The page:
The development of a notable social solidarity, including a pulling-together of the affected community to respond to the crisis; altruistic and heroic behavior; an increase in trust of other individuals, groups, and authorities; an augmented spirit of cooperation and good will; and the spread of euphoric feelings as a kind of collective offset to the negative emotional responses.
The simultaneous appearance of scapegoating reactions, directed primarily at individuals believed to be responsible for permitting the disaster to occur and for failures in responding to the crisis.
A gradual return to the routine and the normal, including the management and diminution of intense affective reactions by way of adaptive processes akin to mourning; the restoration and recreation of broken social ties, a return to familiar rounds of activities, and the completion of recovery and reconstruction efforts.
In the aftermath of the catastrophic events of September 11, 2001, every one of these ingredients appeared. Yet limited comfort can be taken from these observations and insights, because the contemporary terrorist situation, as it has evolved, does not correspond to “normal” disaster reactions. It is more complex than these, calling for a correspondingly increased complexity in efforts to comprehend and respond to it.
To begin with the most basic differences, terrorism involves intended and manipulated disasters, as contrasted with acts of God and accidental misfirings in complex systems of industrial, transportation, and economic organizations. This element of deliberateness, moreover, involves maximizing the surprise, uncertainty, novelty, and diversity of assaults, thus limiting the effectiveness of discrete efforts to anticipate, prepare for, and respond to single types of terrorist attacks. The contemporary terrorist situation thus dictates that one abandon any conception that there is a single and unified disaster syndrome and incorporate complexity, contingency, and continual adaptation and revision of thinking about, readying for, and preventing terrorist events and situations.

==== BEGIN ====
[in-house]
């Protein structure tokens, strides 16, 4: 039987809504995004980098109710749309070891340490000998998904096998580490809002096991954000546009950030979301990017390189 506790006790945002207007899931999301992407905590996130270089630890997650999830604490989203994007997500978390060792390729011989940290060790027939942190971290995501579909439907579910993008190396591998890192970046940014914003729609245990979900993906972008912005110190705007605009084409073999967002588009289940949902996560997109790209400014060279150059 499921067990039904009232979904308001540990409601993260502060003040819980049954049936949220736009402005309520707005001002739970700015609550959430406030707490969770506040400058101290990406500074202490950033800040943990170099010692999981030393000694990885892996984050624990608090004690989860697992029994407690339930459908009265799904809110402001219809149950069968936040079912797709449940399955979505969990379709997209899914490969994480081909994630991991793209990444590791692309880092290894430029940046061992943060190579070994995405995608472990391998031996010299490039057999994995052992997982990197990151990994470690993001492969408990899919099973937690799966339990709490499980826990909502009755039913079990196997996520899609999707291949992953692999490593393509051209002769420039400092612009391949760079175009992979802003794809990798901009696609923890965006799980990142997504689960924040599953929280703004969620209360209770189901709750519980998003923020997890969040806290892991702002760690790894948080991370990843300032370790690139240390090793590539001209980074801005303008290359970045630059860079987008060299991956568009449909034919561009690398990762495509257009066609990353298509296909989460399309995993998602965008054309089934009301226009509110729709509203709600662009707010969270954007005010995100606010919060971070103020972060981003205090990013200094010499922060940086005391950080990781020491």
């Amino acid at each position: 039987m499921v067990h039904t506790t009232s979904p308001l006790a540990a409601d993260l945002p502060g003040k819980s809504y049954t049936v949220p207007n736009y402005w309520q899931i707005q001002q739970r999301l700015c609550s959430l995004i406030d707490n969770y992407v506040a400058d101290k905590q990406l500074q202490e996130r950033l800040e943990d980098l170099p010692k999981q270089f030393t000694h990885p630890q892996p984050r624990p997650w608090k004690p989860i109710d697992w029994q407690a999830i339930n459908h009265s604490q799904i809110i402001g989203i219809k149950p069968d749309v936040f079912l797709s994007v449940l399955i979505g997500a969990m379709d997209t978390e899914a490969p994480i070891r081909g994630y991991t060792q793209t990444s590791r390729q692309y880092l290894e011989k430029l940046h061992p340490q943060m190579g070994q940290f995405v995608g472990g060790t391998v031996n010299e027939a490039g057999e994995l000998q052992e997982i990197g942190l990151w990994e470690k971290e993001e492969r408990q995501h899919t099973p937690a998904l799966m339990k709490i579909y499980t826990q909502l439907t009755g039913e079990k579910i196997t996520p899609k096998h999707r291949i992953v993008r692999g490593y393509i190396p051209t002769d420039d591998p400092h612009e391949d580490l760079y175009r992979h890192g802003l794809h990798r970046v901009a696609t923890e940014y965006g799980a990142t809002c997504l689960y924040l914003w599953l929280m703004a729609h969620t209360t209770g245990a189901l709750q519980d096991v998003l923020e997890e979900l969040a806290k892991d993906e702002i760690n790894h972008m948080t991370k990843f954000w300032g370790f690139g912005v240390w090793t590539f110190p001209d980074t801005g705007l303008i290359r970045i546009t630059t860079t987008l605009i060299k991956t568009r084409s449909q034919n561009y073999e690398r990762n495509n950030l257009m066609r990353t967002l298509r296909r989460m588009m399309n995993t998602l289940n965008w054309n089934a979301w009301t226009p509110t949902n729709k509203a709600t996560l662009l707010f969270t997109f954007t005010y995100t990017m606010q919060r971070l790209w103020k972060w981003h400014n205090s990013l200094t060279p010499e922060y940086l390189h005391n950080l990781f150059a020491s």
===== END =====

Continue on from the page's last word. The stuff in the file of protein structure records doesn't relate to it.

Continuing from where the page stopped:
As we now understand it, terrorism involves great variations along the following, overlapping lines:
Discrete types of targets, including buildings, food and water supplies, electrical and other energy systems, transportation systems, information and communication systems, large human populations (including bombings as well as chemical and biological poisoning), currency and financial systems, and governmental structures.
Degree of localization (e.g., explosion) or dispersion (e.g., biological contamination) of assault.
Degree to which targets are symbolically charged (rail-road tracks at one extreme, sacred symbols such as the Statue of Liberty at the other).
Whether attacks are single or multiple.
Whether attacks are one-time or recurrent, and if recurrent, how erratic or “random” in pattern.